A layer of intrinsic material with a thickness larger than the scattering length functionally appears to be the same as a localized compensation layer and can be regarded as an alternative for manufacturing. In this case, an n-type converter will look like n*/i/n/i*, where n* is the emitter, i is the emitter intrinsic layer, n is the gap material and i* is the collector intrinsic layer. It is understood that in some cases a combination of both localized and delocalized barriers might be preferable.

If more efficient materials are started with, for example, Hg1-xCdxTe, Cd3As2, CdSnAs2, SiGe alloys, TAGS, InAs1-x Sbx, GaxIn1-x AsySb1-y, etc., efficiencies approaching thermodynamic limit can be achieved. A 40% of ideal Carnot cycle was observed experimentally with Hg0.86Cd0.14Te with In-doped emitter, but even this number can be improved. An actual device for higher temperature operation would require a thin diffusion barrier layer, thinner than the tunnelling length of the carrier in a barrier material, on the emitter interface, to prevent concentration profile wash-out. Known diffusion barriers are typically made of refractory materials like TiN, ZrN, HfN, TaN, W, etc. In the case of HgCdTe, a known diffusion barrier material is Yb (ytterbium oxide).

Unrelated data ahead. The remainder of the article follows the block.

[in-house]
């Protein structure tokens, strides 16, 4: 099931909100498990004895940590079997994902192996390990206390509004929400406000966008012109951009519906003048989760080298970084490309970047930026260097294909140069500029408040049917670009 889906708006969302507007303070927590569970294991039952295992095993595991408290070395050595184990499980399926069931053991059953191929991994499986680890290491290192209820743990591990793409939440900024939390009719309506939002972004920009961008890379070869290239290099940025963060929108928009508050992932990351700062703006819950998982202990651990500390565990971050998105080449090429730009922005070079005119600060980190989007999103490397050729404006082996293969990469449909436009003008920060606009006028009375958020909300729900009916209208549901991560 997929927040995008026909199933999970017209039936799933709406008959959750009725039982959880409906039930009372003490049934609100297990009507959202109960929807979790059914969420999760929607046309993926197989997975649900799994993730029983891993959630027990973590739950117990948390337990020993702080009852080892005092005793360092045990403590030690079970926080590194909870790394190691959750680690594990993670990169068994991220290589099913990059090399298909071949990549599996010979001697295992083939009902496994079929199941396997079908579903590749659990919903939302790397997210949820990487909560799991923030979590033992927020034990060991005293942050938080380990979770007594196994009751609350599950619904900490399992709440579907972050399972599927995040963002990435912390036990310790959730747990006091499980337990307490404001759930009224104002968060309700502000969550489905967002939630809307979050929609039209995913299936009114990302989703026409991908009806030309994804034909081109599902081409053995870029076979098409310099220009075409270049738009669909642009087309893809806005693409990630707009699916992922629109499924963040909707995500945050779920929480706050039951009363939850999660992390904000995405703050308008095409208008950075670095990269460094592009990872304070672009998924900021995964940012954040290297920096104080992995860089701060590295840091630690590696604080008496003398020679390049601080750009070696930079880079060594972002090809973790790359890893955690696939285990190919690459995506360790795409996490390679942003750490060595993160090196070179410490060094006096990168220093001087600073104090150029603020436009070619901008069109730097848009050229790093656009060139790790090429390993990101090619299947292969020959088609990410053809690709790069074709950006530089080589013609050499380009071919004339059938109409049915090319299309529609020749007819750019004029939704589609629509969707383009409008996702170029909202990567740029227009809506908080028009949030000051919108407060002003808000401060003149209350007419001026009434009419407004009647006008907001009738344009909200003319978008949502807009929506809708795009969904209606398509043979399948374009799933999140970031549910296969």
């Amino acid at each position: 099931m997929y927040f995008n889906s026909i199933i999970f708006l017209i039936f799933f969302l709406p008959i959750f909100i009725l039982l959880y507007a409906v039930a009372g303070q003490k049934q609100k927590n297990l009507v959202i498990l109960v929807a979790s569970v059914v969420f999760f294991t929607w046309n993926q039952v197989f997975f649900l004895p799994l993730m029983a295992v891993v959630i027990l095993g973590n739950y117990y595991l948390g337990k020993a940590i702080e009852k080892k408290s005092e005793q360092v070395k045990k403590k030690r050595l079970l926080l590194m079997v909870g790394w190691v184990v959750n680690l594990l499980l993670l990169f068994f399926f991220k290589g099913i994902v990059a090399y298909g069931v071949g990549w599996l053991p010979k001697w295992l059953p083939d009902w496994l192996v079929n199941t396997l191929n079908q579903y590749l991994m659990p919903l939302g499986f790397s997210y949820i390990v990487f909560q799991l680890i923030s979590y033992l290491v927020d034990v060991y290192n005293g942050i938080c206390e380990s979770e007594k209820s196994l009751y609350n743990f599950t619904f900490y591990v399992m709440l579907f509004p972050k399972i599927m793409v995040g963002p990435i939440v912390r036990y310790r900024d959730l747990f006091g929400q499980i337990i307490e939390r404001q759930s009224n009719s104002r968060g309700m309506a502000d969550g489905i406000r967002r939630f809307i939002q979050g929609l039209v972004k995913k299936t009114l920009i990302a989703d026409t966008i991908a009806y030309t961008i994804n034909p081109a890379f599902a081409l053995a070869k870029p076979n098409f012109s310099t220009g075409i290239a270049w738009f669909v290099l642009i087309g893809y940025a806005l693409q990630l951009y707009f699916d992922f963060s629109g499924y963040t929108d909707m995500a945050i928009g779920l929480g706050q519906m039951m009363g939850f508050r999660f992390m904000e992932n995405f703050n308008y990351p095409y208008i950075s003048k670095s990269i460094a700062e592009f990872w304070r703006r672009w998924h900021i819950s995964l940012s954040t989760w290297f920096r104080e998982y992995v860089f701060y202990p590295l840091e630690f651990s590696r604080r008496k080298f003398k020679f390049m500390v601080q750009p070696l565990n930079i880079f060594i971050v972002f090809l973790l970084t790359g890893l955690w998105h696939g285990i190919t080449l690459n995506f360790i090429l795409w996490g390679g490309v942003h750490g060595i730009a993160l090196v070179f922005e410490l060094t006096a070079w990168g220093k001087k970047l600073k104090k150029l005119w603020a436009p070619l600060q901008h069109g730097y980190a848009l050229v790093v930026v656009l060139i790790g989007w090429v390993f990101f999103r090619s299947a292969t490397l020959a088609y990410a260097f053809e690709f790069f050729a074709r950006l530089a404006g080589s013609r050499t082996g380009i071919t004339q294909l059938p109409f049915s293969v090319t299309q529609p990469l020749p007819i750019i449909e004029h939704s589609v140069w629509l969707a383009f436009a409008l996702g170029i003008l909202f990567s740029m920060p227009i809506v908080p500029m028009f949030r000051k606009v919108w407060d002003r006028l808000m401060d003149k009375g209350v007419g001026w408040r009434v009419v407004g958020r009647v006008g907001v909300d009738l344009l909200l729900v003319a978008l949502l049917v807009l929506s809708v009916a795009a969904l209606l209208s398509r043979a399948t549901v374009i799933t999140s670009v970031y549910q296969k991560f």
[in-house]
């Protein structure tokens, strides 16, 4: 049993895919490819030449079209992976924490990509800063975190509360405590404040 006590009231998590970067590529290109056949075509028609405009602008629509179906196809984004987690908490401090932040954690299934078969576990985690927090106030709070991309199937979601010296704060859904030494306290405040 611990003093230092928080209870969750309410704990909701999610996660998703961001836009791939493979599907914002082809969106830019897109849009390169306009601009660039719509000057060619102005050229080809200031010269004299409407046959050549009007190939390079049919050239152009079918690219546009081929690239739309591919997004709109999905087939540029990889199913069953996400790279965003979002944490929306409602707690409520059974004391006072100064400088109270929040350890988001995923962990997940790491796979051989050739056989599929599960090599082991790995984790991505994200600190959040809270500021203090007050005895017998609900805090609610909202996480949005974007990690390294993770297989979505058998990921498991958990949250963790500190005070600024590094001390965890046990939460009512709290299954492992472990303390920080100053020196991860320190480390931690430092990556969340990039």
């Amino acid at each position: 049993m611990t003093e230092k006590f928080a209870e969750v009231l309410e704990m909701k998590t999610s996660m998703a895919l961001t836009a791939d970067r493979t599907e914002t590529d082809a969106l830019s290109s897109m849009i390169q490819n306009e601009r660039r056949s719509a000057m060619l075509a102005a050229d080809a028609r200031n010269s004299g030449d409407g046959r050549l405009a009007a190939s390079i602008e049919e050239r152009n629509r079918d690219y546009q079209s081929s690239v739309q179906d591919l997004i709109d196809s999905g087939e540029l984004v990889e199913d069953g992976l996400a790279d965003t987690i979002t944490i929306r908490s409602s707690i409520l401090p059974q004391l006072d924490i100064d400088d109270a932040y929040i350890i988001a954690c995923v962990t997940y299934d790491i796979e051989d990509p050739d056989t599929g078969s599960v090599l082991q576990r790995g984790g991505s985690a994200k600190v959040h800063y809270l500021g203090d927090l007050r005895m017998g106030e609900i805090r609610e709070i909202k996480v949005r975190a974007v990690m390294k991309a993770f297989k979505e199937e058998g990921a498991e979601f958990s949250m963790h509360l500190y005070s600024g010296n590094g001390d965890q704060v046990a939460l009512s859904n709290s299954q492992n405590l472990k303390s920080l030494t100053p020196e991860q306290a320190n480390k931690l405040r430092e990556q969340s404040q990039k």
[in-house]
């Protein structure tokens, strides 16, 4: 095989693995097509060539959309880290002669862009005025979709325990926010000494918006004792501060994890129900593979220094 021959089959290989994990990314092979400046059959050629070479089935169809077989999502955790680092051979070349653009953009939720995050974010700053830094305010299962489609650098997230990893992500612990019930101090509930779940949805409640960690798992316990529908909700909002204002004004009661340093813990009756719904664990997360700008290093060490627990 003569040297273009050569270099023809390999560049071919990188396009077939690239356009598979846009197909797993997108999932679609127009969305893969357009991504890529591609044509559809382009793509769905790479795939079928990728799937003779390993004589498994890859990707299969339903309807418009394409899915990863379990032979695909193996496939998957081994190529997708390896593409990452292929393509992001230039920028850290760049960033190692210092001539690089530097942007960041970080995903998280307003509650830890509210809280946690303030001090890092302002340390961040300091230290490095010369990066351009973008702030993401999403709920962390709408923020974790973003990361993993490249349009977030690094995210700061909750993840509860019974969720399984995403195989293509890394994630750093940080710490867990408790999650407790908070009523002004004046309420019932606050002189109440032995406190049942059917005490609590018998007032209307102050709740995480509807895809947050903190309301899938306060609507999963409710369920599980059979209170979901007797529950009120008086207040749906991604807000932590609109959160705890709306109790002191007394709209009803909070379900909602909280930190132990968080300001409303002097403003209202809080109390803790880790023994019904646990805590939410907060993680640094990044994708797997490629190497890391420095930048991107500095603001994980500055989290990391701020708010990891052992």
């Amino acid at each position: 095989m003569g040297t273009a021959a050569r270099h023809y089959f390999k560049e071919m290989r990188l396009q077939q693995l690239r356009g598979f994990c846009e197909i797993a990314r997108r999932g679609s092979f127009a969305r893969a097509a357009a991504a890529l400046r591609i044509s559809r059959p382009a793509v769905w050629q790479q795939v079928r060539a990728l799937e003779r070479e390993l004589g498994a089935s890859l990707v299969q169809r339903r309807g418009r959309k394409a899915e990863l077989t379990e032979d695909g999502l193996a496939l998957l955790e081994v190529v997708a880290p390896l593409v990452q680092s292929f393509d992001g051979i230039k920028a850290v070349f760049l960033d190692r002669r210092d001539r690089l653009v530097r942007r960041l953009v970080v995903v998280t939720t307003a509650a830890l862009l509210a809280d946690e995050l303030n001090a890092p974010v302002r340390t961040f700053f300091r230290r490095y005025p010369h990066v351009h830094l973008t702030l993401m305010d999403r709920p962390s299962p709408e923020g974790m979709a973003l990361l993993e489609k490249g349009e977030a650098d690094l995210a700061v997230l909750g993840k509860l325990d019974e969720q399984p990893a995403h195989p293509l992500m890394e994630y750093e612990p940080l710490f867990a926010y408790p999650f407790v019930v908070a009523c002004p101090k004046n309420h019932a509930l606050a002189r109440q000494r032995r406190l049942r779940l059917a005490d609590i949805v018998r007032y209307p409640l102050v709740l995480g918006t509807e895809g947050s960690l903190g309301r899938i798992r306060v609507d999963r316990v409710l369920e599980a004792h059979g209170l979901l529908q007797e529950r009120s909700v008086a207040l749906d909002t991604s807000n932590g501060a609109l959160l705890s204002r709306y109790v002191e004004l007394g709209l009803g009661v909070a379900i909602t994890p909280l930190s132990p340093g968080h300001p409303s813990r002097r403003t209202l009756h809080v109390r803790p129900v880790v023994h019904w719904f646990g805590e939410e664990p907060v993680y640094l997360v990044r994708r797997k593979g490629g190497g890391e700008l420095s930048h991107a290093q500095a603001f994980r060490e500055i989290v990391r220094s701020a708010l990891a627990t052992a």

Example 2 Collector Design

The same implantation method was used to study effects of barrier height on the collector side of a converter. Experimental results are shown in the plot of FIG. 6, in the form of electric output normalized to thermoelectric performance as a function of a collector barrier height. The collector temperature (Tc) was close to the room temperature. Two separate effects can be observed. At low barrier height one peak is around localized compensation, where concentration of a p-type impurity equals an n-type impurity concentration. For this case, ionization energy for donors and acceptors is the same. At higher barrier heights the second peak position is exactly the same as in FIG. 4, for corresponding temperatures, suggesting that there is current injection from the gap into the collector contact. Once again, this peak corresponds to a delocalized compensation layer. The emitter and collector are separated by a semiconductor layer, which is many times thicker than both the emitter and collector layer thicknesses. As a result, it is reasonable to assume that emitter and collector sides work to a large extent independently, at least in the limit when open circuit voltage across the converter is smaller than both barrier heights. This provides the opportunity to combine the emitter barrier with another injection barrier, with a blocking layer, or with both.